Story Highlights• Region's leaders, including Robert Mugabe, to meet Thursday in Tanzania
• Beaten opposition member: "It was brutal"
• 100,000 Zimbabweans are estimated to have fled to S. Africa in recent weeks
From Jeff Koinange
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JOHANNESBURG, South Africa (CNN) -- At a hospital bed in South Africa, a 64-year-old grandmother is recovering from multiple fractures to her legs and left arm -- injuries from Zimbabwe police who beat her repeatedly.
"I thought I'd end up dead," Sekai Holland said. "It was brutal, it was primitive, and it was really, really meant to break us physically -- and in our spirits."
A brutal crackdown against opponents of President Robert Mugabe has intensified in recent weeks. Holland, a member of the main opposition movement in Zimbabwe, became one of the victims.
Police violently broke up a peaceful opposition prayer vigil in the capital of Harare on March 11. Dozens were arrested, and one opposition member died from his injuries. Holland says she had gone to a local police station to ask about her injured colleagues when police turned on her.
The opposition has been ramping up pressure on Mugabe, 83, to step down and reform the nation that has seen a sharp decline under his 27-year rule.
Mugabe has remained unapologetic, saying police have the "right to bash" protesters. ( Watch Mugabe claim "police have the right to bash" )
The spiraling situation has prompted an emergency summit in Tanzania that begins Thursday. Mugabe and other regional leaders are to attend the session, which was called for by the Southern Africa Development Community to address "the prevailing political and security situation" in the region.
Meanwhile, the crackdown against the opposition continued Wednesday when Zimbabwe government forces raided the headquarters of the country's main opposition group in Harare. Everyone inside was detained, including Movement for Democratic Change leader Morgan Tsvangirai, the MDC said.
The raid took place shortly before Tsvangirai -- who had his skull cracked in the March 11 vigil -- was to hold a news conference "on the escalating and systematic campaign of violence and intimidation undertaken by the Mugabe government in recent days," an MDC news release said.
Zimbabwe police spokesman Wayne Bvudzejena told CNN the operation at MDC headquarters was part of an initiative to arrest people responsible for throwing petrol bombs around Harare. More than 10 people were arrested, he said, but Tsvangirai was not among them. The MDC says he was taken into custody.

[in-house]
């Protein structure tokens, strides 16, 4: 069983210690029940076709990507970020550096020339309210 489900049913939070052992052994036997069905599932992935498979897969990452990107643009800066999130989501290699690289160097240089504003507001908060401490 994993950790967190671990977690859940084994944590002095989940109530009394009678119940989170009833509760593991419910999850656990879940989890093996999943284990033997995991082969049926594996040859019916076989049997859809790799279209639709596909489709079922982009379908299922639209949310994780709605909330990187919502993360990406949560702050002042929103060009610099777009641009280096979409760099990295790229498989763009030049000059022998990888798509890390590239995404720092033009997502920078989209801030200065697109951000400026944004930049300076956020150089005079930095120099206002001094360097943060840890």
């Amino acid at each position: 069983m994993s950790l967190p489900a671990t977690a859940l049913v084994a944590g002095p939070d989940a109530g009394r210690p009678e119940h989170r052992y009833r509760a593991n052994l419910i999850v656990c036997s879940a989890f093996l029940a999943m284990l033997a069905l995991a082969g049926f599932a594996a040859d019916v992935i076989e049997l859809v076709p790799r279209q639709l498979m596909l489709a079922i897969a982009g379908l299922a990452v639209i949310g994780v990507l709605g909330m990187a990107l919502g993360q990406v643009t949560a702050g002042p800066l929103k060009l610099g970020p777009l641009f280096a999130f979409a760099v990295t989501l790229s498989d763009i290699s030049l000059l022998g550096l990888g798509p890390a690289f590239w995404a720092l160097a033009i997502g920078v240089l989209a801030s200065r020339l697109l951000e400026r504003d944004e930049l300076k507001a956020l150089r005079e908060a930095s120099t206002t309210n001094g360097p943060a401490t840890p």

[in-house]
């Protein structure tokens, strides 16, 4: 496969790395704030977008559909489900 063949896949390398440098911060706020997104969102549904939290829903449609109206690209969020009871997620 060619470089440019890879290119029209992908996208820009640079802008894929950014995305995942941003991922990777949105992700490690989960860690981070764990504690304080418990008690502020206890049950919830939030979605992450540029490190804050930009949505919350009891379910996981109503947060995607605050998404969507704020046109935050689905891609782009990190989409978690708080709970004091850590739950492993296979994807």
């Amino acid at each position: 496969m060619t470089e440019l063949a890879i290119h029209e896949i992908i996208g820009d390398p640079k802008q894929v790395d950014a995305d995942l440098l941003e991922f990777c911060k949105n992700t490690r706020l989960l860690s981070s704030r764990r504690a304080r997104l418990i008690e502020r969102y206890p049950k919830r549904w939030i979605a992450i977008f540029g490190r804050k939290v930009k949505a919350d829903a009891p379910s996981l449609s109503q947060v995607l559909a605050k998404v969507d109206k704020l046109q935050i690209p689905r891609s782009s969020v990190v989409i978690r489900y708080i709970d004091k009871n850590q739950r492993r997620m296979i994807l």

The detentions were immediately denounced by British Foreign Secretary Margaret Beckett, who called them a calculated move "not only to prevent them from legitimately expressing their views, but to intimidate."
"I strongly urge Mugabe and the Zimbabwean regime to heed the calls made by so many of the international community and their African neighbors to stop the oppression of the Zimbabwean people and respect their human rights," Beckett said.
Zimbabwe economy is crashing
Concerns over Mugabe's government were reignited after police violently broke up the opposition rally earlier this month.
A week later, several MDC leaders and officials -- some seeking medical treatment for their injuries -- were prevented from leaving the country by Zimbabwe forces. Holland was among those detained, but she was later released and crossed into South Africa to get treatment.
The situation in Zimbabwe has grown so dire in recent weeks that experts say more than 100,000 have fled into South Africa.
According to the CIA fact book, which profiles the countries of the world, the Zimbabwean economy is crashing. An estimated eight out of every 10 Zimbabweans are out of work. Inflation is around 1,700 percent. And life expectancy is the lowest in the world (37 years for men and 34 for women), according to the World Health Organization.
The downslide in Zimbabwe began, critics say, in 2000, when the government crippled the country's prime commercial farms by running off white farmers and redistributing the land to Mugabe's close friends. At least a dozen white farmers were killed and dozens were wounded and hospitalized. Thousands more fled the country and the land. Most of that land now lies abandoned.
Hannes Nel is a farmer in South Africa along the border with Zimbabwe. His family left Zimbabwe shortly after the country gained independence in 1980, when he was just 11 years old.
He says he's lost track of how many Zimbabweans cut through the border fence and cross into South Africa, passing through his farm.
"There's a lot of people crossing, literally hundreds, crossing daily," he said.
He added, "It's going to take a long time to rebuild Zimbabwe."
Sekai Holland was badly beaten by police in Zimbabwe earlier this month.
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